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Three Line Poetry
Counter Point by Laura Rodley
The Buddha Knot by Michael P. McManus
Tanka Journal Issue #7
No More Kings by Lily Iona MacKenzie
From the poet: When my husband was diagnosed with bladder cancer, our first response was shock and then “why him?” He had rarely even been ill with a cold, and at 80 was in robust good health, his blood pressure consistently around 120/70 or lower. An avid in-door biker (an hour and a half each day, seven days a week) who follows a pretty healthy Mediterranean diet, he seemed like the last candidate for this disease. But cancer has an omnivorous appetite, and, unlike we humans, it doesn’t discriminate. It isn’t selective in its targets.
As I wrote these poems, I didn’t consider publishing them because they were so personal. But when I reviewed what I’d done, I realized they needed readers because others will resonate with the emotions evoked. They aren’t just diary entries to be hidden away. And while I don’t like to publicize what my husband and I went through as a result of this diagnosis, I also realize my writing could be of value to others who are either experiencing something similar or who may do so one day.
The first poem is entitled “Down the Rabbit Hole,” and Alice’s experiences in Wonderland aptly capture the disorientation we felt after receiving the cancer finding. It describes what I went through as I watched the urologist investigate my husband’s bladder with a cystoscope. Since we non-medical types don’t often get to actually see these cancers that grow in our bodies, I was fascinated at how innocent the growth looked. It, too, is part of nature, unaware of the havoc it produces in the lives it touches. And so, part of me, my writer self, was intrigued by this new world we’d entered.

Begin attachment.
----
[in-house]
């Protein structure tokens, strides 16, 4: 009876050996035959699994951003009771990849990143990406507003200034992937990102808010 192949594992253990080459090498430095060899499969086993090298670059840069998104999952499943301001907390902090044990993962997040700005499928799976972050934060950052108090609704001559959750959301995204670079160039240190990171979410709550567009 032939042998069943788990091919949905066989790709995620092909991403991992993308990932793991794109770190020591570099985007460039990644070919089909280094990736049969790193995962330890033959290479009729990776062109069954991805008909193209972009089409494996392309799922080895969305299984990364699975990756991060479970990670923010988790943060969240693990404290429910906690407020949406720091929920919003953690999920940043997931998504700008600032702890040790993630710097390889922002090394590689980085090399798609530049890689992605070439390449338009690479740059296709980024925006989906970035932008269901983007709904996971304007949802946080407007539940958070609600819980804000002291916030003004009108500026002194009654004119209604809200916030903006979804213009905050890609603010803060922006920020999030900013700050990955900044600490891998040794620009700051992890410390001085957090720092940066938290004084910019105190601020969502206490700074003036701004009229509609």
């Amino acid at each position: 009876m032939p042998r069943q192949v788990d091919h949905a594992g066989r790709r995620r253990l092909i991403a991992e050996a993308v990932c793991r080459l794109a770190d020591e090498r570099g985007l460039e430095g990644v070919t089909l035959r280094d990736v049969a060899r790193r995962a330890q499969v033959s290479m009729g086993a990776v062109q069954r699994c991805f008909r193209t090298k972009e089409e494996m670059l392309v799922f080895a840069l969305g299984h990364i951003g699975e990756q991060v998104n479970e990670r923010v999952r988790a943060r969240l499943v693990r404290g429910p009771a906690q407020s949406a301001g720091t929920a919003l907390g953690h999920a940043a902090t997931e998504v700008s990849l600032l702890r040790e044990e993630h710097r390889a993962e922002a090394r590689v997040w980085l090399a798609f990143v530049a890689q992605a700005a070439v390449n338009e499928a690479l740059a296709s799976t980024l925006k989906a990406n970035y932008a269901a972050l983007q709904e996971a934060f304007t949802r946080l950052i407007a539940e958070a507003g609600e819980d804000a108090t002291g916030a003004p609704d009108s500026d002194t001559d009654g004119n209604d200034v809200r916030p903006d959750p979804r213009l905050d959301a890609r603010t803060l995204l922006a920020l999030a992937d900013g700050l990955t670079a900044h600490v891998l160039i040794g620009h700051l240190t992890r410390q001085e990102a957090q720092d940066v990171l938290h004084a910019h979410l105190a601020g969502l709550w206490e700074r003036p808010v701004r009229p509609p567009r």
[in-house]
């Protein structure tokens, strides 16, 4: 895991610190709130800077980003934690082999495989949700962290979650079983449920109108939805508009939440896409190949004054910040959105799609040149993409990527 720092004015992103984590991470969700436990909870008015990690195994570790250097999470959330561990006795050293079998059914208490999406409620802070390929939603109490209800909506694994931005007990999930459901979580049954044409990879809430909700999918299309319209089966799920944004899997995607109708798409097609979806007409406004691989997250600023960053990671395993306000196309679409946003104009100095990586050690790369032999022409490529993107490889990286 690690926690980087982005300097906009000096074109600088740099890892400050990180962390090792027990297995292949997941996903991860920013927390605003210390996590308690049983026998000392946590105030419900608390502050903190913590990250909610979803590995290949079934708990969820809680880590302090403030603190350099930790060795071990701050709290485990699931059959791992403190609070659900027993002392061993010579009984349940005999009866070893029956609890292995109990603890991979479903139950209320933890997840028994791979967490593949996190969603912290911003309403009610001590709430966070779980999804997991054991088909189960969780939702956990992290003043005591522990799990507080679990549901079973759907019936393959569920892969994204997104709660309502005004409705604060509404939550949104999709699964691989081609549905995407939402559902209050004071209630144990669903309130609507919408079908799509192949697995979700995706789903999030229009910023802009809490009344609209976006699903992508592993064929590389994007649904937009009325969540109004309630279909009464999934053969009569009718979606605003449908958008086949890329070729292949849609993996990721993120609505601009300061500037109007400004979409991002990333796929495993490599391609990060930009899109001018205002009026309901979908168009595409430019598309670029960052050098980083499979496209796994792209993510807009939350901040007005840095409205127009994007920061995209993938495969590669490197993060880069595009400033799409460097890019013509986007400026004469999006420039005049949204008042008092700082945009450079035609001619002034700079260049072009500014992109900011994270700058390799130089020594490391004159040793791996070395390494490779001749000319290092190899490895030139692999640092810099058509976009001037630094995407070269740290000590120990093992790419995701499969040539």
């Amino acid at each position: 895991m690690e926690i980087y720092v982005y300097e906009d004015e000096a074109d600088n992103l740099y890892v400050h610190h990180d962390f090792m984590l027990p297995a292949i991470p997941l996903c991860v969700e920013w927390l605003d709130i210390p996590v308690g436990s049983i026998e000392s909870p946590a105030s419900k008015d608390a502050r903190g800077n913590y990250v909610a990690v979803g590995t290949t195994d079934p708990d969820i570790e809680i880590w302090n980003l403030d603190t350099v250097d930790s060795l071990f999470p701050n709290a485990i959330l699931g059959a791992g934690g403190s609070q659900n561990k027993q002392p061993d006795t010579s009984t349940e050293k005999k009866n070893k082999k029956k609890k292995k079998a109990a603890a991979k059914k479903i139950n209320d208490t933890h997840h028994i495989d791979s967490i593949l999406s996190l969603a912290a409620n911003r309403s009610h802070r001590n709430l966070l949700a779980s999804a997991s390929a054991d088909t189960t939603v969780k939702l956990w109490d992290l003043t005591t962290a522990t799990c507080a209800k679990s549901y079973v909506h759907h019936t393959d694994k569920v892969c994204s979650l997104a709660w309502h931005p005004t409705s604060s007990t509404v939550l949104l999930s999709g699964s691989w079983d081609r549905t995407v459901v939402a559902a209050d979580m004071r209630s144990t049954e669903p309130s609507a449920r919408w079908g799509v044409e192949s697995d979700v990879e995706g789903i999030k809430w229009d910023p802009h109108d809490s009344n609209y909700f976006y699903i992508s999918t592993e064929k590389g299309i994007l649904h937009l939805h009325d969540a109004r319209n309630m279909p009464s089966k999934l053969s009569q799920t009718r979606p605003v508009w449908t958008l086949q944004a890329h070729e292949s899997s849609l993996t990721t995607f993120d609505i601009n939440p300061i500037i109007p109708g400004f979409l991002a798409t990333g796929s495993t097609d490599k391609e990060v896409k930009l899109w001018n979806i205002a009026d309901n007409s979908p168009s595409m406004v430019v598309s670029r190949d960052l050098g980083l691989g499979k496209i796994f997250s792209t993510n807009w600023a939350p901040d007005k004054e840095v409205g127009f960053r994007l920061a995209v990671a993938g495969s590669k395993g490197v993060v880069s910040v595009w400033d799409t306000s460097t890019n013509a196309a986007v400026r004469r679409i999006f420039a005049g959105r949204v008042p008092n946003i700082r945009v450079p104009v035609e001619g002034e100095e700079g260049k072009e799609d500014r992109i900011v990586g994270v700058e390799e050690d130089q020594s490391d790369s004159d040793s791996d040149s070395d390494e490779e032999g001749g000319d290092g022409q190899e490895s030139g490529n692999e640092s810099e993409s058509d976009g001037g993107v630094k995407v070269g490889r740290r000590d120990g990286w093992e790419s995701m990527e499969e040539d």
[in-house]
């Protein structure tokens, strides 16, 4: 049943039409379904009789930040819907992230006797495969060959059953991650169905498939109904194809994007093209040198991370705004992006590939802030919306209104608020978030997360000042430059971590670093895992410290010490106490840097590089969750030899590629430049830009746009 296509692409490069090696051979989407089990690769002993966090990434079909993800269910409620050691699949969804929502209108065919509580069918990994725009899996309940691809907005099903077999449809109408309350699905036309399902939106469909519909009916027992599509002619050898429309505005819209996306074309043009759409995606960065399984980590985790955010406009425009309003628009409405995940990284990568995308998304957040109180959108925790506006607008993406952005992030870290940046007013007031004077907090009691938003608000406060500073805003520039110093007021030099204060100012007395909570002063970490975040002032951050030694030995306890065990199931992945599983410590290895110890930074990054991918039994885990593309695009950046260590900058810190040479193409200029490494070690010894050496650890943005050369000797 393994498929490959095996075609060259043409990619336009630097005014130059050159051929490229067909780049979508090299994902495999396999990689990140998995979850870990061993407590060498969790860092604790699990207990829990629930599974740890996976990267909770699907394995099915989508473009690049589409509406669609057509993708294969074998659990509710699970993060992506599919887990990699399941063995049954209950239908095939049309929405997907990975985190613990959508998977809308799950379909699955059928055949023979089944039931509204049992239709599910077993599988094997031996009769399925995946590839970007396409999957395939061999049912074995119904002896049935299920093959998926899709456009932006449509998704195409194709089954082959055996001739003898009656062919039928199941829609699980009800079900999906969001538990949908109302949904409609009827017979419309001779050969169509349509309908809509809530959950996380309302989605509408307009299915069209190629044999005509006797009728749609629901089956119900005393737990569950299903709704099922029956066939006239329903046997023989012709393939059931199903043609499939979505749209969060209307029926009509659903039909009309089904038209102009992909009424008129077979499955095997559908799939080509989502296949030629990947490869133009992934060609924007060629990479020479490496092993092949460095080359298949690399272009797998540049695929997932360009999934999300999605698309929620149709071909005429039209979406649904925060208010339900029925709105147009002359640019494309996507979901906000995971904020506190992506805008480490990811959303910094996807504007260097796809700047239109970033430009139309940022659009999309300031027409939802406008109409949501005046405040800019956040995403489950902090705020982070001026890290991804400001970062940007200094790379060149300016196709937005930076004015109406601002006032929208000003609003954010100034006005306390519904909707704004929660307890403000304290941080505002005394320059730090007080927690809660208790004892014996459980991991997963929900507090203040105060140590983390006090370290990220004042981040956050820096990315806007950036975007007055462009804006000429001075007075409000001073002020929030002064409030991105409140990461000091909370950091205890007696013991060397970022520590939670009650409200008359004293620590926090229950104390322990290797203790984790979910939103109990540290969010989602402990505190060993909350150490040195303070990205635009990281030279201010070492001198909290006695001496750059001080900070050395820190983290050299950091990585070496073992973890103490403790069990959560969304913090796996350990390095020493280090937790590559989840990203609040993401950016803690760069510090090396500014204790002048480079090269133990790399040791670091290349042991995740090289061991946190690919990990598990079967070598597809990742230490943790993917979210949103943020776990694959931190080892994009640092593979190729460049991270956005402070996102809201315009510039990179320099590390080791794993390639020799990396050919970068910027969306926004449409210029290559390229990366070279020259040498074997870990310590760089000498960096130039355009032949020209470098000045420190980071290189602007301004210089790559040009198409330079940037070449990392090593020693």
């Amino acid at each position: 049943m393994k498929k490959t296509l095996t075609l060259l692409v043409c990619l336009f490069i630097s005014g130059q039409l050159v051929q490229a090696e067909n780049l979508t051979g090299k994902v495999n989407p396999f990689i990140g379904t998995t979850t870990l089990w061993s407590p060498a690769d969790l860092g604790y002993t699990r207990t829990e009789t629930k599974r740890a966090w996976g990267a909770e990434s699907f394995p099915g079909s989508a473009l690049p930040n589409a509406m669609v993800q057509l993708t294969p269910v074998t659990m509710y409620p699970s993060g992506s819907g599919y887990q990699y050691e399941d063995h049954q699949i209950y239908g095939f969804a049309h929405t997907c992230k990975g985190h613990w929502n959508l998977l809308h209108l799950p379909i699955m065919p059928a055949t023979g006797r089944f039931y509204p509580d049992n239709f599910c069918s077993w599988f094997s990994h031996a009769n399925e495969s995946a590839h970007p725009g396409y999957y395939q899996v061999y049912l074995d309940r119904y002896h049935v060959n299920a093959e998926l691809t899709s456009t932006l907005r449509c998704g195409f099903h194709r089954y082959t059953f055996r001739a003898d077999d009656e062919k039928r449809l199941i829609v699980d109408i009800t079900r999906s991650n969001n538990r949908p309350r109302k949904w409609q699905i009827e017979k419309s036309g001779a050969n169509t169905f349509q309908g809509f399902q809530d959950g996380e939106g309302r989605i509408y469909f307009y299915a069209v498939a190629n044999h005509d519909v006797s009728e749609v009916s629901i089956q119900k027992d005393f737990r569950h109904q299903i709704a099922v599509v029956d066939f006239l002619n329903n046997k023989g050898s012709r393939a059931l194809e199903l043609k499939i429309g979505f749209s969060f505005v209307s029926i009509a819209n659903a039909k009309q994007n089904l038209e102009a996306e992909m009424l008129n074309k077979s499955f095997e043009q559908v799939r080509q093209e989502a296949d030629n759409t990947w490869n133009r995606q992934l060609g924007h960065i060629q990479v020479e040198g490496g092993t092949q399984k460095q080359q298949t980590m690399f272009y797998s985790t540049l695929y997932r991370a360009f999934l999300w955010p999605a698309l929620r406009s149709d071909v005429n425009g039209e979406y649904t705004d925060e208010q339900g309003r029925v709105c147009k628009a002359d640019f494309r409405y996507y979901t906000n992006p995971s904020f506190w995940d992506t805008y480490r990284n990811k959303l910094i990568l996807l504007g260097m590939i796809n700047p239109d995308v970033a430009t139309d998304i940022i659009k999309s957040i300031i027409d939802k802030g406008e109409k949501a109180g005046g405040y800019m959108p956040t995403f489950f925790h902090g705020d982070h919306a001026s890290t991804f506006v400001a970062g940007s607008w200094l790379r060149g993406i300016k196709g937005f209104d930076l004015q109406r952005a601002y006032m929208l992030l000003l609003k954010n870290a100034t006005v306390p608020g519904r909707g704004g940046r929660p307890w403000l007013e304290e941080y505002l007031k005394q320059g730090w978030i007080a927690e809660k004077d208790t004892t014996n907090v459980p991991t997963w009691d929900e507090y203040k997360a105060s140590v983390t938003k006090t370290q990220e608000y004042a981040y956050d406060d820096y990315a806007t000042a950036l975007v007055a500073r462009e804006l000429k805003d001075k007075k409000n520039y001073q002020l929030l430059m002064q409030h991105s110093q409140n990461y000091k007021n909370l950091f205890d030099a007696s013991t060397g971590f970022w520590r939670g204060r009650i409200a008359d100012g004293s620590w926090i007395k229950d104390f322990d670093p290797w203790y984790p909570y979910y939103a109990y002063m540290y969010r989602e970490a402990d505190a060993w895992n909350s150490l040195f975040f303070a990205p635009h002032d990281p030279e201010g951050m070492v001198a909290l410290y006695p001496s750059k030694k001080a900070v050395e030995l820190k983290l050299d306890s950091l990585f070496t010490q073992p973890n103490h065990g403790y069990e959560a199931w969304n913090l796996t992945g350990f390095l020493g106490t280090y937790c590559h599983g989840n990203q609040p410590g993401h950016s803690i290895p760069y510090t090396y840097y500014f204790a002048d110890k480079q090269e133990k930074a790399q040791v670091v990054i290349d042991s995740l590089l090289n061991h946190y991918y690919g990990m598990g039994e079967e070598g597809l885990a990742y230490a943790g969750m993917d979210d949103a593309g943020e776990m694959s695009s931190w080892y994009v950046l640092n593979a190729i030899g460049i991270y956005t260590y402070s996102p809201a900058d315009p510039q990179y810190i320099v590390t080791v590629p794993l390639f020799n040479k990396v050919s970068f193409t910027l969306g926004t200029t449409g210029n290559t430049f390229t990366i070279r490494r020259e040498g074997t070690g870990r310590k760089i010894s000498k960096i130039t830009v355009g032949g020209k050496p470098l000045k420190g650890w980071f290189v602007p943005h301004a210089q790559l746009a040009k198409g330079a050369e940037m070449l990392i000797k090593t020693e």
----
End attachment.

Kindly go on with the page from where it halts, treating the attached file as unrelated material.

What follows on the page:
Of course, a cancer diagnosis also reminds us of the inevitable prognosis we all face: everyone dies. Cancer just makes that reality more vivid. It becomes a new neighbor that we can’t ignore, a dark cloud that hovers even during remission periods. In other words, we can never claim innocence again in terms of what lies ahead of us. Also, the quotidian comes more into focus and takes on new meaning
These poems capture some of the emotions I went through as I helped my husband encounter the many surgical procedures, chemo therapy sessions, and radiation appointments he tolerated. As I state in the poem “Bend in Seasons,” “How super / natural the give and take / is between seasons, / as well as our mortality.” I hope you’ll join me on the journey I’ve been on.
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